I have to say that the top of the mountain doesn’t care. Those are wise words from my bestie, Doug Kramer. He has this saying, ‘The top of the mountain doesn’t care.’ It basically means nobody really cares. You got to get it done. You can complain about it all you want. You can make excuses, but nobody cares. You’ve got to suck it up. You’ve got to have grit. You’ve got to get the job done.
You haven’t been playing football as long as most guys at this level. What got you into football when you first started in high school?
First, my dad put it in my mind, and I kind of blew him off about it. My head coach, Cameron Pettus, used to always come up to me, ‘You wanna play football? You wanna play football? You wanna play football?’ He used to bring coaches to come talk to me about playing football. One day I was like, ‘You know what? I might as well just go out and give it a try. And if I don’t like it, I’ll stop.’ At this time I wasn’t getting recruited. I had no offers. My first day going out there at practice, my very first football practice, I got an offer from an NAIA school. It’s a small school, but just getting offered my first day out there playing football, I was like, ‘Man, if I was playing this for a few years, who knows what I could do?’
Everyone knows you’re a big
basketball guy, too, and you
possibly have the claim of the title of best hooper on the team.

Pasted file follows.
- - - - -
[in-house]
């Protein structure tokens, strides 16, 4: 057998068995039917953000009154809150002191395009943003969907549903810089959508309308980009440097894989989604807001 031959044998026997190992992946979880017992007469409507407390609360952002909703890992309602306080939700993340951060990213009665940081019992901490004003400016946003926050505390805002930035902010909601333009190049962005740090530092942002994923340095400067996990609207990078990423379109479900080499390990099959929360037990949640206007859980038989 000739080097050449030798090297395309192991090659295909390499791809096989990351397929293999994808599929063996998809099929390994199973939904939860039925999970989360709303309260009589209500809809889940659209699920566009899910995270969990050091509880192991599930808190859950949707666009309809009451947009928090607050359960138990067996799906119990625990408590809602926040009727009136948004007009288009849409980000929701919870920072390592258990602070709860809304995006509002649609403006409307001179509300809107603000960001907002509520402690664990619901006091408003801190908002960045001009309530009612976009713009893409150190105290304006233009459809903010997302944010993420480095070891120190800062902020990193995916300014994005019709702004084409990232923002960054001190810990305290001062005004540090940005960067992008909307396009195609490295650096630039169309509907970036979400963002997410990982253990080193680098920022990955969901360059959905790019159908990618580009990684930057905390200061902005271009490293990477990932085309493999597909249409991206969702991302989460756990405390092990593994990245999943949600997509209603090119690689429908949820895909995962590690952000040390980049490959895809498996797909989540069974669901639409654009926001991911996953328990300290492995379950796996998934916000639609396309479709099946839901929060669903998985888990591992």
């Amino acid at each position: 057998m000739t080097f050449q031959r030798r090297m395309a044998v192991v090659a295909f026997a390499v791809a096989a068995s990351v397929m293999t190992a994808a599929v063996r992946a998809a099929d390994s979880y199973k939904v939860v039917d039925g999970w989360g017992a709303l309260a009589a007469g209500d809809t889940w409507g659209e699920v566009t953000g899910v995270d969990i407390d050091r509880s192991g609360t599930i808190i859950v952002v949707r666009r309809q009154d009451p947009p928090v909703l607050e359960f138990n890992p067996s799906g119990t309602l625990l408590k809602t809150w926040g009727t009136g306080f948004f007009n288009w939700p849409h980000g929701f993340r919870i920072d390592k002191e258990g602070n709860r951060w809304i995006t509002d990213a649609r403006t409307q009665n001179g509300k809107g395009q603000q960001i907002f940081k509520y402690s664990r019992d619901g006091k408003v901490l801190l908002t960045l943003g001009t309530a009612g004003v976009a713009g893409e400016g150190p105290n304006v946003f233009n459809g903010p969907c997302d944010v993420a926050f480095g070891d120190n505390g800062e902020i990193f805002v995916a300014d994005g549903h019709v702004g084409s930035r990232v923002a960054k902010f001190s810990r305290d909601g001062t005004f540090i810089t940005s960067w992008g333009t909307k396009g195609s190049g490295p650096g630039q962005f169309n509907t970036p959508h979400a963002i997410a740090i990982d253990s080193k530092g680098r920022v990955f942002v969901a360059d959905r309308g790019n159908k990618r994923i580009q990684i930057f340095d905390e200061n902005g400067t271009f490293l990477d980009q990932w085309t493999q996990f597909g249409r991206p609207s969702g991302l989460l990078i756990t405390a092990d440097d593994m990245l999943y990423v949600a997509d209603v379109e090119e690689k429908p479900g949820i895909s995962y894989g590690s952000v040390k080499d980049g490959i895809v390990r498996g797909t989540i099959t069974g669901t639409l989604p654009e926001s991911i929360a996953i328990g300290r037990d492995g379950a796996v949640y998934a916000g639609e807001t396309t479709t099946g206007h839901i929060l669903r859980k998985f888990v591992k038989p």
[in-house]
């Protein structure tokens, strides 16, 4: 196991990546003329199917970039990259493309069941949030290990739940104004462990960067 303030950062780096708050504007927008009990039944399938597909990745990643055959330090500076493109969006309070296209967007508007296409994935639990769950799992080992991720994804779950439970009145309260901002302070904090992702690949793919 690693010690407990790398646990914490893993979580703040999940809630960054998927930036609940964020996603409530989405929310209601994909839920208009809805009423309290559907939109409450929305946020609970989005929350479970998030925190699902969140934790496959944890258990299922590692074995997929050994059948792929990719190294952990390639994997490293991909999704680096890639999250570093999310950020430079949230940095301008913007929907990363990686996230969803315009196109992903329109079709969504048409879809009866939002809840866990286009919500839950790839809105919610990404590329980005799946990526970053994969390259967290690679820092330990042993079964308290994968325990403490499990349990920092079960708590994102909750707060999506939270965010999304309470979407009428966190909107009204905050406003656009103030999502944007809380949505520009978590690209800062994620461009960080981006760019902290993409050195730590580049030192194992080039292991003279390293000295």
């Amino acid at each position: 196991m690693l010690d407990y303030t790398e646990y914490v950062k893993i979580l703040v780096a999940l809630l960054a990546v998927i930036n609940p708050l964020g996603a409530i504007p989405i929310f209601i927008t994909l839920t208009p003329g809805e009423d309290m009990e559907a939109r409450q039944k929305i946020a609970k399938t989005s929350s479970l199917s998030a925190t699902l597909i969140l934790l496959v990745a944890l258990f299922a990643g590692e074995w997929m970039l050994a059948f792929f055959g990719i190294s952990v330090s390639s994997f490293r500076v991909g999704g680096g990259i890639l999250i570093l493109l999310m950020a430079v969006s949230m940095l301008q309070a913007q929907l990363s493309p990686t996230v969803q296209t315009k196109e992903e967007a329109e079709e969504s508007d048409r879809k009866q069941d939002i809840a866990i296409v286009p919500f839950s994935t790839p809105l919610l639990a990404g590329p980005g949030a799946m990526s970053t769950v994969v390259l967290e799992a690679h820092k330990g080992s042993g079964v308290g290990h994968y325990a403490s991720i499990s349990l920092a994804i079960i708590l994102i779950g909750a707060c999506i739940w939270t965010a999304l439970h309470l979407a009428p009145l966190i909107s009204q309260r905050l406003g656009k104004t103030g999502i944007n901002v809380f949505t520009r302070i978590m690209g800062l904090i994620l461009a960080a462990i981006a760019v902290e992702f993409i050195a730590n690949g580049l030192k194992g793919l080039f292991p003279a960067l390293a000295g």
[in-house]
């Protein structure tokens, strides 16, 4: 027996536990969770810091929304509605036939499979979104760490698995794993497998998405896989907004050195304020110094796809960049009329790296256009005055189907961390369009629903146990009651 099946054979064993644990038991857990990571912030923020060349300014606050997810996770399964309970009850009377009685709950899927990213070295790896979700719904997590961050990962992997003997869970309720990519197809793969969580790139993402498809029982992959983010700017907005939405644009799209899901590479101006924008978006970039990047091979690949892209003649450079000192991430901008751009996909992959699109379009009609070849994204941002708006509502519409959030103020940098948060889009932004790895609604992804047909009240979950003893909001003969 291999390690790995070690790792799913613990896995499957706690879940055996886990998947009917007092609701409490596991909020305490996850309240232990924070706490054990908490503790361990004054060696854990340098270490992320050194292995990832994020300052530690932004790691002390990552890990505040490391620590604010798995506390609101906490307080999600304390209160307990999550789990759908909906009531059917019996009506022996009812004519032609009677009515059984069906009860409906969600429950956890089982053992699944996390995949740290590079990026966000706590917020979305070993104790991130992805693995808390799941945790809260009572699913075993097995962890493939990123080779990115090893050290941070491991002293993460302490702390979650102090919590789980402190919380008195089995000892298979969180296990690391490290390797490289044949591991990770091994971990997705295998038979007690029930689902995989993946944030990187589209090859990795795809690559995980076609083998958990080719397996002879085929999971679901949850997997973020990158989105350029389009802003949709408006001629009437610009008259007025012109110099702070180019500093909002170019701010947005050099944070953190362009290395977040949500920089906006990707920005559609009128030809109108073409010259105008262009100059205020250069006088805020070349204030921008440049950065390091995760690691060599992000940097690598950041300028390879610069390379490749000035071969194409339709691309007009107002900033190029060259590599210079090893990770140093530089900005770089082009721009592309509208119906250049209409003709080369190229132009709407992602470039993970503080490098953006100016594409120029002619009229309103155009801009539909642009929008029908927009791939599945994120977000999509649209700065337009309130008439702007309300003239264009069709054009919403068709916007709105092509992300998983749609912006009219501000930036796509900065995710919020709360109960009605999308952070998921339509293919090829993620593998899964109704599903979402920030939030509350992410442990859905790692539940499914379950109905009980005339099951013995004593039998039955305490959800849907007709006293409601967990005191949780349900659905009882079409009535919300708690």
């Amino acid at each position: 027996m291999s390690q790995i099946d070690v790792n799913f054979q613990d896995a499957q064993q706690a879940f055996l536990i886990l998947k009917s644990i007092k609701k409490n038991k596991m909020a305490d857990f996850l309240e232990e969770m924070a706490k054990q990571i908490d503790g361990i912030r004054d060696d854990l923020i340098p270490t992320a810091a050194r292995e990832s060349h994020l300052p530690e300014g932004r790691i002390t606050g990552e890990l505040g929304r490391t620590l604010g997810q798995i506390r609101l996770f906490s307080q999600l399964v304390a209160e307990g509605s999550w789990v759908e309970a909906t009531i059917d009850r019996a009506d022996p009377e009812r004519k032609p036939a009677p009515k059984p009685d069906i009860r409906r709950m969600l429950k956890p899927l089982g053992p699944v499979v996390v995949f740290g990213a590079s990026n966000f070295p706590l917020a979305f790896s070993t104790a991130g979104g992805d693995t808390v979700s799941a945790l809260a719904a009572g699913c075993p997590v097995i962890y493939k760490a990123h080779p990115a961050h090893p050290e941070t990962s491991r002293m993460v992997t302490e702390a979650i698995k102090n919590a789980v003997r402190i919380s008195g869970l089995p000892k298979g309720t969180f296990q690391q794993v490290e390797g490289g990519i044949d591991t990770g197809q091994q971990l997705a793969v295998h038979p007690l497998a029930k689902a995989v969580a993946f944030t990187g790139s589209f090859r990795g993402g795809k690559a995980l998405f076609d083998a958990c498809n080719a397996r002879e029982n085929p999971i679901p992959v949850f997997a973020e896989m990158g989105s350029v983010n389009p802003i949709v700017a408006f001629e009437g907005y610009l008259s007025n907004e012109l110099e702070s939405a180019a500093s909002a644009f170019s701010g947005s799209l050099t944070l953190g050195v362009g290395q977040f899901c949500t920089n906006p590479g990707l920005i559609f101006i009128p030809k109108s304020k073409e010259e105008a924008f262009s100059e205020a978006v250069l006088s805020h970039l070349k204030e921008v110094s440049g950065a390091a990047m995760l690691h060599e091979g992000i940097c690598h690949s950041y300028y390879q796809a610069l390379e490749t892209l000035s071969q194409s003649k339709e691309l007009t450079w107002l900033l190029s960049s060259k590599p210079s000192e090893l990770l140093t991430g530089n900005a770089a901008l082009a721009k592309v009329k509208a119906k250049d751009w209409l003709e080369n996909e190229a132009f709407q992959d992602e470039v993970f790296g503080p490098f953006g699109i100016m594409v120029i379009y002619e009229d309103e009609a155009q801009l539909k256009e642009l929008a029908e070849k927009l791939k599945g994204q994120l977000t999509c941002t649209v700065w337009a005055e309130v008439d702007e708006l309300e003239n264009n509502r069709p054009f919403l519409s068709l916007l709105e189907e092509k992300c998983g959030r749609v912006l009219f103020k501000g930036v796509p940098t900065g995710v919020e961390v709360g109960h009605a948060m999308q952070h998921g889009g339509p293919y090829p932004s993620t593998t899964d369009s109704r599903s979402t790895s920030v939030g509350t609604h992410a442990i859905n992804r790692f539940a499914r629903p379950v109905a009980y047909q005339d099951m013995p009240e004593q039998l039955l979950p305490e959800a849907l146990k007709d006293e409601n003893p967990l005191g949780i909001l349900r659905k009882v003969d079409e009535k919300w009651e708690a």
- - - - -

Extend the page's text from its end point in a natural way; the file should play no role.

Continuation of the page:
Is there anyone who can really hold their own on this team against you right now on the basketball court?
Um, no. It’s not even close. I might be the best basketball player on campus, including Kofi, Curbelo, count them all in. I’m definitely top five.
It’s kind of a tradition at this point to ask the respected basketball players on the team who else is the best. With this year’s team, who would you say is the starting five?
At the one, I’ll go Isaiah Williams, my roommate. At the two, I’m gonna go with Caleb Griffin. At the three, that’s a good question. I’m going to come back to the three. At the four, it would be me. At the five, it’d be Julian Pearl. At the three, I’m going to take someone kind of tall and athletic. I don’t really know who would be a good three. I guess I’d take Griffin Moore. I guess.
Have you thought about name,
image and likeness and exploring some deals for yourself now?
Oh, most definitely, because of the new NCAA rule, definitely wanting to do it. I’m definitely open to any deals.
Where is your favorite place to eat on or around campus?
I really like Maize. I really like Jurassic Grill. I might go with Jurassic. You can’t go wrong with it.
What is something people don’t know about you that you think is interesting?
I can juggle.
I can dunk.
I can’t do either one of those. My last question for you: Who do you think is your funniest teammate?
Dude, that’s a great question. There’s so many funny teammates, I can’t give you one. I’ll give you a quick little three or four. Got to go with Doug Kramer, my bestie. If you’re writing an article on this, please make sure you put ‘bestie.’ I gotta go Vederian Lowe. The d-line is going to be so mad at me because these are all o-linemen. I gotta go with Julian Pearl. Who else is hilarious? Coran Taylor. Johnny Newton, my other bestie, please make sure you put that in there. Johnny Newton is hilarious. Calvin Avery, hilarious. That’s about it right there.